Review by Samantha Semmens
LIKE Art Magazine, Spring 2001
The transitory, fugitive element whose metamorphoses are so rapid must on no account be despised... (Charles Baudelaire)
It's a little bit cold, a little bit harsh, but this scrutiny of the subject has to do with not evading the facts, not evading what it really looks like. (Diane Arbus)
Unlike Walker Evans' 'Female Pedestrian, New York', Sanja Pahoki's subjects are not shot in mid‑step. Instead of capturing the 'fugitive element' in action ‑ the hurried stride of the city worker ‑ Pahoki has slowed the pace. She has beckoned commuters from the rush hour flow, used flash lighting to create the illusion of perfect stillness, and then suspended the images on light boxes in the becalmed space of a cul‑de‑sac, off an arcade, off a lane. Yet her camera's slow scrutiny has not produced a pacified image of women, but has recorded something at work in their bodies (or in their bodies at work) that is between the transitory and the fixed.
The four photographs make visible the codes of movement and inhibition already inscribed on the bodies of women as they alight each day from their trains, make for the towers behind them and scale corporate heights with varying degrees of success. At first these women look poised to make it; primed for the ascent in runners that denote not only movement, but stamina, endurance and prowess.
The photographs seductively portray these women as being in harmony with their surroundings. There is a kind of shared morphology between the ‘body' of the city ‑ the clutch of corporate towers ‑ and the bodies of the women. The standing figures, with their erect torsos, straight limbs and sturdy shoes buttress the tower's denotation as "'stature", "status", "stability", "establishment" and "estate” [which] all share the root sta (to stand)'.1
Colour saturates the images with a palette that blends skin into stone and cloth into concrete and glass. A woman dressed in polished slate‑grey stands on shaded concrete overlooked by shiny, darkened windows. Another, in her buff coloured coat, stands before the equally buff‑coloured Collins Place Tower, which rises up behind her in a seeming extension of her body. Here, the city takes on a softness with warm, skin‑like facades. The light has a liquid quality that washes over the images and pools onto the women's faces where the flash has caught, accentuating the continuity between figures and cityscape.
Yet there is something uncanny about all of this apparent harmony. The city looks eerily silent and uncommonly pristine. While the staging of the shots did not impinge on the surrounding choreography of the street, Pahoki's camera has recorded something resembling a film set onto which the extras ‑ the mass of workers ‑ have not yet been called, like the frozen streetscape in The Truman Show seconds before the 'rush hour’ cue. The buildings themselves, their soaring lines so sharply delineated, appear hyperreal; more like an abstract principle of perfection than something that will actually arm corporate lessees with the solidity, security and permanence supposedly ascribed to stone.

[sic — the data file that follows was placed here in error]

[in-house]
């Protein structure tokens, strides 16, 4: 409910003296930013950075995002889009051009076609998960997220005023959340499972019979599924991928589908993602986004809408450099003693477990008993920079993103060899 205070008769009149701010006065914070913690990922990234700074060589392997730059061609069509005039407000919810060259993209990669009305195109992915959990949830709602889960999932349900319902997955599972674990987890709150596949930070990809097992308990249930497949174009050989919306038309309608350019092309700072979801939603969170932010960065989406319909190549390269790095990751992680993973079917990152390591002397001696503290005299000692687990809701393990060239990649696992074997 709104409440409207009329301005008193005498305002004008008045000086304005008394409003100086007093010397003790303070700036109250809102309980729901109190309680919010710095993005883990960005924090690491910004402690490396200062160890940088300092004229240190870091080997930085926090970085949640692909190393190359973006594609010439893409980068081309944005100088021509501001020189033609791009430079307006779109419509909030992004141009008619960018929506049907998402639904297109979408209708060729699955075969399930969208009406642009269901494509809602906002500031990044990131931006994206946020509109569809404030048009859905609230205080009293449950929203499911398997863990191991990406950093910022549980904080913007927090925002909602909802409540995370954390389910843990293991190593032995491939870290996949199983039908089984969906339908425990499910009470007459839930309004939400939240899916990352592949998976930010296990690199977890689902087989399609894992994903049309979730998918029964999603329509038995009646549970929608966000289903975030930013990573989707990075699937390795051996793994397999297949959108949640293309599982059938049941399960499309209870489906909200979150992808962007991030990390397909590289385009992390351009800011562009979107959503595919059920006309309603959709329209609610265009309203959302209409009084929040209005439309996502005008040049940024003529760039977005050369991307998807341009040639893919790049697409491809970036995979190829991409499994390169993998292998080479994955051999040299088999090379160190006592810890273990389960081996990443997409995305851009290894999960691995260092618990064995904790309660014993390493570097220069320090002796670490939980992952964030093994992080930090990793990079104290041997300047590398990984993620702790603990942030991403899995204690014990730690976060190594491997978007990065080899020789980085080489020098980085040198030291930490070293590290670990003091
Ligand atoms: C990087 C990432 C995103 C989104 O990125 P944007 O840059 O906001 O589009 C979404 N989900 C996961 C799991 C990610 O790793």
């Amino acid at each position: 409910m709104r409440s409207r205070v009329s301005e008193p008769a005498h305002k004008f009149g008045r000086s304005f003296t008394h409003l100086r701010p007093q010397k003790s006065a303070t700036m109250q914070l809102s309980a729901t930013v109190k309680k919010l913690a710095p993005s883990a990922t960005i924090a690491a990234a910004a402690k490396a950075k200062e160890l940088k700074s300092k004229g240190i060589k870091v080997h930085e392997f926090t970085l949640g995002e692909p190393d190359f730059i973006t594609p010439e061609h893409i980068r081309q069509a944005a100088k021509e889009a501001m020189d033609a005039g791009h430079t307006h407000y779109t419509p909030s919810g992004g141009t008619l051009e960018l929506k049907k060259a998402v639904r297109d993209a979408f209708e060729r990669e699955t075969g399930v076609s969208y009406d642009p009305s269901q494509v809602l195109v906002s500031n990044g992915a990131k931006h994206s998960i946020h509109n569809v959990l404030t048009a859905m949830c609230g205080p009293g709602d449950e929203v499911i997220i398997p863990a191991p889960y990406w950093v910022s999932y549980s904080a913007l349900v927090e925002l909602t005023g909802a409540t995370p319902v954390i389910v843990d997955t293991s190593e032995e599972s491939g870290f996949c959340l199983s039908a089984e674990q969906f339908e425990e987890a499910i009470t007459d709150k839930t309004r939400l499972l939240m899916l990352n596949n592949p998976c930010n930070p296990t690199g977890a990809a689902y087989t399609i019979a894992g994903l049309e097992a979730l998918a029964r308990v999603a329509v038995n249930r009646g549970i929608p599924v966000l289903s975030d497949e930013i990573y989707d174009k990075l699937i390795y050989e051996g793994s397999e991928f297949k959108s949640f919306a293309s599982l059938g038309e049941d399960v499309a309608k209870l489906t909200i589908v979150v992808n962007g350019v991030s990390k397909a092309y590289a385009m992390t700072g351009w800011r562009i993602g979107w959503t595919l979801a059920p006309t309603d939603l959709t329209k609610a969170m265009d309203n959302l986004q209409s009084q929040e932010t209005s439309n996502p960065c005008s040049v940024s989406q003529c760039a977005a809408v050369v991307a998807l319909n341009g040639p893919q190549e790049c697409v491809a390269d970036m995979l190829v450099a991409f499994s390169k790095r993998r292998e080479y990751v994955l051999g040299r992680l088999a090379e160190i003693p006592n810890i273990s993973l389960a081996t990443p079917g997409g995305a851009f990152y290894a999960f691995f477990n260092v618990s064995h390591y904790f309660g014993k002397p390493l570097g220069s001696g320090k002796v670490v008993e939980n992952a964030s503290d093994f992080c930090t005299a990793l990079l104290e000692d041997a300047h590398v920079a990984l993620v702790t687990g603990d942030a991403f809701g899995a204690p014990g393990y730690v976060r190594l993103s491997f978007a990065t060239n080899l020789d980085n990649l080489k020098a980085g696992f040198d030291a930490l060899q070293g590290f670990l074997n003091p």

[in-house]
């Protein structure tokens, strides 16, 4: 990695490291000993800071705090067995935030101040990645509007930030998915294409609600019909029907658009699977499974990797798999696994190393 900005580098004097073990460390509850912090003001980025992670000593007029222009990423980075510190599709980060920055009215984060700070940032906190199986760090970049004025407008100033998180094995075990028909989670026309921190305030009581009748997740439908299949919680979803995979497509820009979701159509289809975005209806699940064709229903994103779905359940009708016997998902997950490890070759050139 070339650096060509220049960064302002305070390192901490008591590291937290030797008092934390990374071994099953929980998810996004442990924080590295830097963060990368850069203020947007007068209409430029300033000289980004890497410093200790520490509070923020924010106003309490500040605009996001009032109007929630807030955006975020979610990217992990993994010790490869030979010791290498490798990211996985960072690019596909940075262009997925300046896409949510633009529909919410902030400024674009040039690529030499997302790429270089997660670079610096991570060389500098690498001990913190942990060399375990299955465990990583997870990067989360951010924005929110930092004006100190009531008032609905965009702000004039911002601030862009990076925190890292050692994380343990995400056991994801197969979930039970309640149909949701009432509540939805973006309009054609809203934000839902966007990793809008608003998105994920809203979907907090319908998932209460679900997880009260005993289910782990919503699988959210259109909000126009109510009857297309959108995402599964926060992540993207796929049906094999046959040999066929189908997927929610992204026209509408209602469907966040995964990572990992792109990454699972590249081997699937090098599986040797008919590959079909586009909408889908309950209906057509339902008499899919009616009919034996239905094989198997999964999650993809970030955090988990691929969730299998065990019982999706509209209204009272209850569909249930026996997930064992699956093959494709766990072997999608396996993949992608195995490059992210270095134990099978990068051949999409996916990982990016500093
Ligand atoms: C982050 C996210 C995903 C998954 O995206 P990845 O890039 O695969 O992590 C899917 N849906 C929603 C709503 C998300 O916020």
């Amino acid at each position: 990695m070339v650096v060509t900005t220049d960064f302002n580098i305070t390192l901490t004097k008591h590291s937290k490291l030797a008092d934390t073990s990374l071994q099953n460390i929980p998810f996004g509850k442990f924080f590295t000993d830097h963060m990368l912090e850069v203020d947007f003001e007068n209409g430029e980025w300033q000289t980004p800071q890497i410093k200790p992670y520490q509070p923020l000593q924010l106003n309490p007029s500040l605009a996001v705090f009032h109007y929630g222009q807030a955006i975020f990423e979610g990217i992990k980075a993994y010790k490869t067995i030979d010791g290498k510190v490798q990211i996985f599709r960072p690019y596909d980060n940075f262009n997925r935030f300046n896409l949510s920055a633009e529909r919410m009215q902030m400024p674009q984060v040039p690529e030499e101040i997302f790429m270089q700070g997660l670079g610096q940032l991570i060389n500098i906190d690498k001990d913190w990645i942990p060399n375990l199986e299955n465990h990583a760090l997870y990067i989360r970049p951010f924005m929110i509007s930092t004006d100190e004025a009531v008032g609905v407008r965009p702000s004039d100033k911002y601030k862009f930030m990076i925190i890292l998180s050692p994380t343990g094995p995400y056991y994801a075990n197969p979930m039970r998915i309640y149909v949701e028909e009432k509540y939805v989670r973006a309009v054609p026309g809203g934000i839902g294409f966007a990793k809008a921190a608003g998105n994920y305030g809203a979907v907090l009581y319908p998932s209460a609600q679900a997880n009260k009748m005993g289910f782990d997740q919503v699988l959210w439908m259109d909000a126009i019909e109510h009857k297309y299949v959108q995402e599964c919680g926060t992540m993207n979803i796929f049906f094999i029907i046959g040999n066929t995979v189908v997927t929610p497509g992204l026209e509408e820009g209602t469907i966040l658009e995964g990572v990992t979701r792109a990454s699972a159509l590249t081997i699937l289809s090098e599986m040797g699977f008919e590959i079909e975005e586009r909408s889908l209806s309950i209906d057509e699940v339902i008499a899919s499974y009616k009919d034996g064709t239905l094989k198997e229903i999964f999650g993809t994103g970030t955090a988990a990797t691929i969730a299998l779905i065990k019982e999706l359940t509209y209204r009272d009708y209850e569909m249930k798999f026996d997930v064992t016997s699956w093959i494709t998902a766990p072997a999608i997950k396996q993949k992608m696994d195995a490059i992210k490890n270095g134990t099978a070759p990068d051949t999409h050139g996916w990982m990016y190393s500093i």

The women in their hybrid attire also embody a corporate identity that does not cohere. If getting the dress code right is symbolic of worldly success, these women are instead flouting the corporate code that privileges the rational, controlled (and notably male) body. They are not even trying, as a dearth of discreet black sneakers or sensible leather lace-ups attests! But rather than refusing to 'play the game', they reveal their position within it. What makes their attire 'suitable' is that it allows for a tension between being 'corporate' and being a woman. It is notable that corporate women are expected to embody both masculinity and femininity in their dress and behaviour at work, being, for instance, both a 'softening influence' and a savvy key player.
Negotiating these boundaries can be confusing, as a comment made by a female financier in London suggests: 'l wear these men's shirts, I mean they are ladies', they are made for ladies at a men's tailors'.2
Likewise, the runners both avow and disavow femininity, replacing yet also alluding to the feminine heels concealed in carry bags.
The cul‑de‑sac off Centre Place where the images are exhibited is, like the images themselves, contradictory. It is a feminine space ‑ enclosing ‑ yet of itself neither closed nor open. It is neither outside nor inside, insofar as it is walled yet open to the sky. In other ways, too, this little appendix is liminal ‑ neither for work nor for leisure, and at once abject and edifying, with both rubbish bins and art lining its walls.
The installed light-boxes boldly lay claim to the cul‑de‑sac, without colonising it as private gallery space. Thus it is left open for artists and the passing public to interpret the contradictions and unlikely meetings it engenders. The women Pahoki has photographed may still only be lightly imprinted on the corporate world, grappling with the contradictions it poses, yet their bodies resist a purely feminised inscription. Likewise, their brightly‑lit images are not absorbed by the space of the cul‑de‑sac, but leap from its walls.
1. Kim Dovey, Framing Places: Mediating Power in Built Form, (London: Routledge, 1999), p. 109.
2. Linda McDowell, Capital Culture:Gender at Work in the City, (Oxford Blackwell, 1997), p. 146.